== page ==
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March 2002
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TOP 5 U.S.
DISTRIBUTORS

   The top 5 domestic distributors to date are as follows (Dollar figures in millions.):

BUENA VISTA
Gross: 231.0
17.9%

NEW LINE
Gross: 181.9
14.1%

UNIVERSAL
Gross: 181.9
14.1%

WARNER BROS.
Gross: 164.6
12.7%

SONY
Gross: 130.3
10.1%


MGM TO GO BROADBAND INTERNET

Intertainer, a website that offers movies, music videos, TV shows and concerts to users with broadband connections to the Internet, has signed a deal with MGM that will allow people to watch current and classic MGM movies on their computers or TVs "on demand." Intertainer has already signed a similar deal with Universal.



MICHAEL JACKSON'S NEVERLAND TO INVEST IN INDIE FILM COMPANY

Michael Jackson's Neverland Entertainment and film producer Raju Sharad Patel, have signed an agreement in principal with Mark Damon's MDP Worldwide Entertainment Inc. to form a partnership on all of MDP's film production.

The agreement provides for Neverland to invest approximately $15 to $20 million in MDP, which will make them a major shareholder. The closing of the transaction is subject to customary regulatory and other approvals. With the investment, MDP will operate a new division called Neverland Pictures, which will be the production arm of MDP, and all feature films produced will carry the Neverland Pictures
banner. Mark Damon, Chairman and CEO stated "with this affiliation, MDP is
at the forefront of the independent film industry to significantly increase
production and distribution of mainstream, commercial feature films for the
global audience."

Raju Sharad Patel has developed, financed and produced several world wide box office successes, which includes Rudyard Kipling's Jungle Book which was distributed by Walt Disney, the 20th Century Fox cult comedy classic Bachelor Party starring the Academy Award winner Tom Hanks, and The Adventures of Pinnocchio for New Line / Warner. Mark Damon is one of the original founders of the American Film Market and has produced and distributed over 300 feature films in his career, including such films
as Das Boot, 9 1/2 Weeks, The Neverending Story, Short Circuit, Never Say Never Again, Prizzi's Honor, Cotton Club and the recently released The Musketeer.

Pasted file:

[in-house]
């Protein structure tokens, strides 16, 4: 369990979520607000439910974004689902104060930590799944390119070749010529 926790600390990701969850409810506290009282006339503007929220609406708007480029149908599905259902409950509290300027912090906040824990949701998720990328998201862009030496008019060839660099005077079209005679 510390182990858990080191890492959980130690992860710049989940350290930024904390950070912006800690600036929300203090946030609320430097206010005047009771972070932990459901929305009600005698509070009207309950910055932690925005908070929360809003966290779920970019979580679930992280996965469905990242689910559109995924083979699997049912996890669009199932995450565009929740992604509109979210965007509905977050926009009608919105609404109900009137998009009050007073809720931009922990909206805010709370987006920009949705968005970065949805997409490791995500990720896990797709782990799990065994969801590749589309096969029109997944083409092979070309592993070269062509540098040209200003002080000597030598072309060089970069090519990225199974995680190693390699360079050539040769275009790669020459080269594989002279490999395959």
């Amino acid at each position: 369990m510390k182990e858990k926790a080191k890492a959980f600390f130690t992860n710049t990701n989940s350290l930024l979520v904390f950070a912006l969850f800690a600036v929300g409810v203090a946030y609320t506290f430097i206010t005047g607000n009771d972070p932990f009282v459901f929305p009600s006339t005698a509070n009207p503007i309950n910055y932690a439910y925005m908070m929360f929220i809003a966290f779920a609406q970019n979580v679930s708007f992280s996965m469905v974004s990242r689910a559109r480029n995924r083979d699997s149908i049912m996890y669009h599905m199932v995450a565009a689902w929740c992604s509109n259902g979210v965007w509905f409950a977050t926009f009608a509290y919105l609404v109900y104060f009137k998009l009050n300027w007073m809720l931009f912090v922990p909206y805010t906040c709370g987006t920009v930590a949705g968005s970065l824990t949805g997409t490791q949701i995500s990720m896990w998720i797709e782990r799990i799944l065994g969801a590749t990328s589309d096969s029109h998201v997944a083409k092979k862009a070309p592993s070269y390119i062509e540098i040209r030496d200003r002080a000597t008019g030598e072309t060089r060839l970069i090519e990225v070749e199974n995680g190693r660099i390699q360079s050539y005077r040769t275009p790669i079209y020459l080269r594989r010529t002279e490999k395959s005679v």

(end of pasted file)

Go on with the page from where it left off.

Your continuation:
AFTRA WANTS SOLIDARITY

The American Federation of Television & Radio Artists (AFTRA) president John Connolly is calling for increased cooperation between international performer unions to protect members working on runaway film and TV productions by transnational media giants. The point is to discourage studios from leaving their home market or at least ensure that union actors from all countries earn comparable fees and workplace conditions when they work on runaway film and TV shoots.


COMPUTER ANIMATION KILLING HAND-DRAWN ART

The box-office success of computer-animated films has resulted in wholesale layoffs and cutbacks in traditional animation departments, particularly at Disney. Steve Hulett, a business representative of the screen cartoonists' union said that the "huge amount of dislocation" affecting studio animators has resulted in the union's membership dropping from a high of 2,999 in 1996 to about 1,500 today. Tom Schumacher, president of Walt Disney Animation, acknowledged hundreds of job cuts last year and added that the studio will likely cut several hundred more by the end of the year. The rush to computer animation has traditional animators flocking to colleges and schools to be trained in computer skills. One computer animation teacher said, "I have a waiting list longer than my arm."